Disclaimer: The opinions expressed below belong solely to the author.
Certificate of Entitlement (COE) awards have recently been a sore point for Singaporeans. After all, COE price records have been broken twice within a few months.
With rising COE prices, a car is increasingly becoming an unattainable dream.
This has, predictably, caused some discontent among Singaporeans. Some have suggested private rental companies are driving up prices due to aggressive bids, although several companies have denied doing so.
Nevertheless, public concern is not completely unfounded. Of the nearly one million cars in Singapore, more than 600,000 are private and rental cars, including those used by private transport services.
Needless to say, the COE system, which is over 30 years old, was not designed for a time when private rental cars would represent a significant proportion of the cars on the road.
All of this begs the question: is it now time to reconsider whether the COE policy needs to be overhauled?
What is the interest of the COE system?
For starters, it will be good to understand what COEs are designed to do.
Introduced in 1990, the vehicle quota system was intended to control Singapore’s car fleet and avoid congestion in Singapore. Under this system, anyone wishing to own a car would have to bid for a COE.
After successfully obtaining a COE, one could then buy a car and own it for 10 years. When the 10-year period has elapsed, vehicle owners must either extend the certificate or cancel the vehicle registration.
COEs are available for different types of vehicles – for example, category D is for motorcycles, while category C is for utility vehicles.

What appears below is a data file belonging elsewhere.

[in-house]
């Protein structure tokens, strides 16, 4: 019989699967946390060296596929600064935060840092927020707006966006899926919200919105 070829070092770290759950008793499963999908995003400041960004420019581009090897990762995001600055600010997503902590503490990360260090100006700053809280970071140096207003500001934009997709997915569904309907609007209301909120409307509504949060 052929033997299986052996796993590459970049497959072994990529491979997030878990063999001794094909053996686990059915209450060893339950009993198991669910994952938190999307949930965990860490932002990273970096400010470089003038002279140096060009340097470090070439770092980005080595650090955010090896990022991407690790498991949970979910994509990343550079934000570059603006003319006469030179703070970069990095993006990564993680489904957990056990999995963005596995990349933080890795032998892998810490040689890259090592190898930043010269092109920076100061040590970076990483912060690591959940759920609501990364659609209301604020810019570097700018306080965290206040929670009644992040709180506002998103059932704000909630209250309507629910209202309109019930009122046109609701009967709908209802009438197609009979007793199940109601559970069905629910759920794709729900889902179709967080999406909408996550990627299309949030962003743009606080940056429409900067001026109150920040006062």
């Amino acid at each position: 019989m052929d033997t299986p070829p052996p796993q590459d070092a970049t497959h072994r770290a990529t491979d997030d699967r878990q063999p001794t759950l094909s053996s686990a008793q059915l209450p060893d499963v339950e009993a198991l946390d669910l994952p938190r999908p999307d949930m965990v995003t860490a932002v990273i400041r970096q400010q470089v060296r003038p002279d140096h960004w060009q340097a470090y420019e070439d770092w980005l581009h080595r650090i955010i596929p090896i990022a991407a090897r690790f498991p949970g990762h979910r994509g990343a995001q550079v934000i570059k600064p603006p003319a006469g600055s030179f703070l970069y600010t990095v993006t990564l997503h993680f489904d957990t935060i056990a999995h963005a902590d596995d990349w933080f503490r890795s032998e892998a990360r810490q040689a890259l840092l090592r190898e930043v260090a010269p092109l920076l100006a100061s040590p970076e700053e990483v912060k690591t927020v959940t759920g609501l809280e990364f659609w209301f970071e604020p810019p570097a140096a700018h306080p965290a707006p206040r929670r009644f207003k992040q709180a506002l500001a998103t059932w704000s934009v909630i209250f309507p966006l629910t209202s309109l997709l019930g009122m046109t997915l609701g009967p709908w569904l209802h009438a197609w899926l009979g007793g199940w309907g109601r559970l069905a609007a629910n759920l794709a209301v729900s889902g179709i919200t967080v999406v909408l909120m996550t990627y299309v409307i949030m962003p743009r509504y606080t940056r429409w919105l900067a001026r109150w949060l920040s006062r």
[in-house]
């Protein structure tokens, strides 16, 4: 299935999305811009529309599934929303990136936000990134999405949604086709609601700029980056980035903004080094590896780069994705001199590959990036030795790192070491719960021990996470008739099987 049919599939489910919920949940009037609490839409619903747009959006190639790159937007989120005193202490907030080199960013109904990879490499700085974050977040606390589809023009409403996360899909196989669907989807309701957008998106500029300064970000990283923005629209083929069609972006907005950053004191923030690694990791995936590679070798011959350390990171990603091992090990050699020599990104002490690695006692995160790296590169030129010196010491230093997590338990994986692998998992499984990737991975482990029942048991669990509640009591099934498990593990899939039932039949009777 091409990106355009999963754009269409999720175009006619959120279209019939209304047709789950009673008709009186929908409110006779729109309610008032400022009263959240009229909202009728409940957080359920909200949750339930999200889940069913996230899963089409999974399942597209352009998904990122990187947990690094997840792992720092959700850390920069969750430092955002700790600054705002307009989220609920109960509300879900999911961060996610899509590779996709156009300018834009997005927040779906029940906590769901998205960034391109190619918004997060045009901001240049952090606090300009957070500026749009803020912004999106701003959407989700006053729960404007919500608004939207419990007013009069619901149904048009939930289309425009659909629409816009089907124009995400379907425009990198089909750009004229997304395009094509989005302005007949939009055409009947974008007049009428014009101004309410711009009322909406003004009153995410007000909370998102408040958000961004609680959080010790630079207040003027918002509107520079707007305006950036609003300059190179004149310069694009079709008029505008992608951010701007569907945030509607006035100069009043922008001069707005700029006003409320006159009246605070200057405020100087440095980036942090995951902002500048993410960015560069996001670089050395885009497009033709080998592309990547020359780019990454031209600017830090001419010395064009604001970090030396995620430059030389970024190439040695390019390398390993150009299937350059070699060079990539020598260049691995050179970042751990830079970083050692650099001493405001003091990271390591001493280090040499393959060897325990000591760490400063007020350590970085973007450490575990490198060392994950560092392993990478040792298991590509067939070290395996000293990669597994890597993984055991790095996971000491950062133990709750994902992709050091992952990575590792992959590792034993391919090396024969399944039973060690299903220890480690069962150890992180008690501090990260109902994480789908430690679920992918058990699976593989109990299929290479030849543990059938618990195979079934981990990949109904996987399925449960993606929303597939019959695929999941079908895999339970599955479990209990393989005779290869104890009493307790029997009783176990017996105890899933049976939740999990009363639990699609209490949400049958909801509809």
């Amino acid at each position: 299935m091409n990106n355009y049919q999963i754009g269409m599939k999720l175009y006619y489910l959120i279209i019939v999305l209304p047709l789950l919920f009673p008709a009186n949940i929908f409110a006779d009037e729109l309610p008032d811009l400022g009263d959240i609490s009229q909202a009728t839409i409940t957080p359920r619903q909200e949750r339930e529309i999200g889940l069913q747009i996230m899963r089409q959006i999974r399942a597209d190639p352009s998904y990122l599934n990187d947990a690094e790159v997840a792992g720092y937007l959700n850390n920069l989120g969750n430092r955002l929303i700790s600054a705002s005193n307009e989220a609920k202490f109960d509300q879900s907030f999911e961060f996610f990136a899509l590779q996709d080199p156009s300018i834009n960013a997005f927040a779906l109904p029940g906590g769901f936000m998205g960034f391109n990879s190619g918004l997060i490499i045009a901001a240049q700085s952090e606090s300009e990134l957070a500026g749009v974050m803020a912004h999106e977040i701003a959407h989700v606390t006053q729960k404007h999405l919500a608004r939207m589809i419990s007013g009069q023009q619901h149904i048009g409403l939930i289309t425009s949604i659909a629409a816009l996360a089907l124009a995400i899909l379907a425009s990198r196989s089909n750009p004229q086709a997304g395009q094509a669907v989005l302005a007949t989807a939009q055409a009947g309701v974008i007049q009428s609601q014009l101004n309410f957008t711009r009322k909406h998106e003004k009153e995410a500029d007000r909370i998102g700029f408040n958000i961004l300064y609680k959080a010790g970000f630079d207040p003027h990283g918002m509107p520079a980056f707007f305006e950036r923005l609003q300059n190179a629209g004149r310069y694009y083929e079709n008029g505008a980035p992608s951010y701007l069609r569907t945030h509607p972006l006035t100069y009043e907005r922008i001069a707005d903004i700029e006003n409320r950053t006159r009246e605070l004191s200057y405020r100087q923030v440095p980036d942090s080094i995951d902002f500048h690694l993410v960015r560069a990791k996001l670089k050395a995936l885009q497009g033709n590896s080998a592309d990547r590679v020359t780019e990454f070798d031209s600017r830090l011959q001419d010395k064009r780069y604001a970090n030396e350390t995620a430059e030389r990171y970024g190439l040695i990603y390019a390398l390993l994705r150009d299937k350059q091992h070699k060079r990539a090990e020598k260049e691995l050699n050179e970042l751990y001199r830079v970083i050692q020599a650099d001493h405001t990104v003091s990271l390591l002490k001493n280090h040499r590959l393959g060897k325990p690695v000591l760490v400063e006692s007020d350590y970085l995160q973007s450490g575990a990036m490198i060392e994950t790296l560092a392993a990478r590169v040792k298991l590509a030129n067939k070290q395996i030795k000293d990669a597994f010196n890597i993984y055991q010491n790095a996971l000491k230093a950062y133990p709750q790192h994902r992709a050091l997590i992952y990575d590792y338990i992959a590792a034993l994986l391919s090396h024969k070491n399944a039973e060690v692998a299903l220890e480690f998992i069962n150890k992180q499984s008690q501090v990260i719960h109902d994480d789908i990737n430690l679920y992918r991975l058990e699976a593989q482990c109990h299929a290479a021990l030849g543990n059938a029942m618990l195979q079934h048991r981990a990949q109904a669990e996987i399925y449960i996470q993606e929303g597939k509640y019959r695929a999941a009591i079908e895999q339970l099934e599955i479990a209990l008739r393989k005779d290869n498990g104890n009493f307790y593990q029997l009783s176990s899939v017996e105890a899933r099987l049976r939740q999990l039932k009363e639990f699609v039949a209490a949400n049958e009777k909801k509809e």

The amount that COEs cost is therefore subject to market forces – supply is determined by the number of vehicles that are delisted, as well as the number of vehicles allowed to increase; while demand is determined by the number of companies and individuals wishing to register new vehicles.
The policy is meant to send the message that having a car is not a need, but a privilege that is only available to those who can afford to pay a premium to drive.
So far, the policy appears to have been successful in controlling congestion in Singapore. Singapore ranks 41st on the Traffic Congestion Index, and even peak hour traffic does not result in city-wide traffic jams under normal circumstances.
Our public transport system is also considerably well developed – trains are clean and often punctual, and there are buses to almost anywhere in Singapore.
However, this does not mean that the system is flawless. After all, COE’s rising prices aren’t exactly an ideal situation for those who need their own vehicle (think families with kids, pet owners, etc.).
More importantly, the increase in the number of drivers of private rental vehicles has led to a group that needs their own car, not only for personal use, but especially for work.
Cars are no longer a luxury item; they are a means of production
The rise of the ridesharing industry means that not only is the gig economy on the rise. It also means that for many workers who depend on deliveries and private car rentals for their income, their vehicles are a means of production.
These groups are not the only ones who depend on vehicles to survive. Businesses such as logistics companies like Ninja Van and Lalamove, as well as car rental companies that have large fleets of vehicles, also rely on their vehicles to keep running.
While these companies may not be bidding or raising prices, their site workers are certainly involved in bidding – after all, they need a way to continue to earn a living.
In this sense, cars are not really a luxury item for them. Instead, they have become a way for them to earn a living and support themselves and their families.
These couriers and delivery drivers, however, bid for the same limited supply of certificates that the COE policy really targets: individual consumers who want a car for personal use.
It’s something the Singapore government hasn’t considered yet – a time when vehicles are a means of large-scale production. As such, Singapore’s current COE system and vehicle fleet control methods require serious changes to accommodate the rise of this new group.
As is now the case, the COE system faces several problems; if not now, then in the future they will inevitably become too important to ignore.
First, vehicles are becoming a necessity for a growing number of Singaporeans – and these individuals and businesses often cannot afford to give up bidding for COEs, no matter how astronomical the prices.